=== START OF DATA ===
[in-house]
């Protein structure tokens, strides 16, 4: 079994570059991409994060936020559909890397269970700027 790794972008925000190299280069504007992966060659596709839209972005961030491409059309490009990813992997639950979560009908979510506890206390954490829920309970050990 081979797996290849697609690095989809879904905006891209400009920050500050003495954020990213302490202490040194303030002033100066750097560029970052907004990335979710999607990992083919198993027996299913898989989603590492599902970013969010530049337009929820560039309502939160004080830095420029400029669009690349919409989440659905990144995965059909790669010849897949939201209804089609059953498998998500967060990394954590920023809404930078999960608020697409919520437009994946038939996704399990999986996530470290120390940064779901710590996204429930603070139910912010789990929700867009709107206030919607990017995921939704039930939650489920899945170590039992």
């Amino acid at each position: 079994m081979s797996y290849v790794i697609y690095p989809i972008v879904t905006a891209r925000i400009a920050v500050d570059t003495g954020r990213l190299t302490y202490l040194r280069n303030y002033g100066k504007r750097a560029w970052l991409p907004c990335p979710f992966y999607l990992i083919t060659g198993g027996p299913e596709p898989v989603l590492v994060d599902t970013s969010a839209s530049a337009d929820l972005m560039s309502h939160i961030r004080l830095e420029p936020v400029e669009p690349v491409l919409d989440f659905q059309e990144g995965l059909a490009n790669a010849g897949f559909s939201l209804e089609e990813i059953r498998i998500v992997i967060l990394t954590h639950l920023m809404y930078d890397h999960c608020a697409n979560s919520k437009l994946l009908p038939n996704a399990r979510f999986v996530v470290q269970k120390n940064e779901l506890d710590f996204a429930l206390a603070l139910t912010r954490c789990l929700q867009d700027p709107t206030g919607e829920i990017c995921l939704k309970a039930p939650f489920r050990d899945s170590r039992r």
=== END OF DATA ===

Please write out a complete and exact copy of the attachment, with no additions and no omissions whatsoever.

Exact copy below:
[in-house]
């Protein structure tokens, strides 16, 4: 079994570059991409994060936020559909890397269970700027 790794972008925000190299280069504007992966060659596709839209972005961030491409059309490009990813992997639950979560009908979510506890206390954490829920309970050990 081979797996290849697609690095989809879904905006891209400009920050500050003495954020990213302490202490040194303030002033100066750097560029970052907004990335979710999607990992083919198993027996299913898989989603590492599902970013969010530049337009929820560039309502939160004080830095420029400029669009690349919409989440659905990144995965059909790669010849897949939201209804089609059953498998998500967060990394954590920023809404930078999960608020697409919520437009994946038939996704399990999986996530470290120390940064779901710590996204429930603070139910912010789990929700867009709107206030919607990017995921939704039930939650489920899945170590039992």
């Amino acid at each position: 079994m081979s797996y290849v790794i697609y690095p989809i972008v879904t905006a891209r925000i400009a920050v500050d570059t003495g954020r990213l190299t302490y202490l040194r280069n303030y002033g100066k504007r750097a560029w970052l991409p907004c990335p979710f992966y999607l990992i083919t060659g198993g027996p299913e596709p898989v989603l590492v994060d599902t970013s969010a839209s530049a337009d929820l972005m560039s309502h939160i961030r004080l830095e420029p936020v400029e669009p690349v491409l919409d989440f659905q059309e990144g995965l059909a490009n790669a010849g897949f559909s939201l209804e089609e990813i059953r498998i998500v992997i967060l990394t954590h639950l920023m809404y930078d890397h999960c608020a697409n979560s919520k437009l994946l009908p038939n996704a399990r979510f999986v996530v470290q269970k120390n940064e779901l506890d710590f996204a429930l206390a603070l139910t912010r954490c789990l929700q867009d700027p709107t206030g919607e829920i990017c995921l939704k309970a039930p939650f489920r050990d899945s170590r039992r």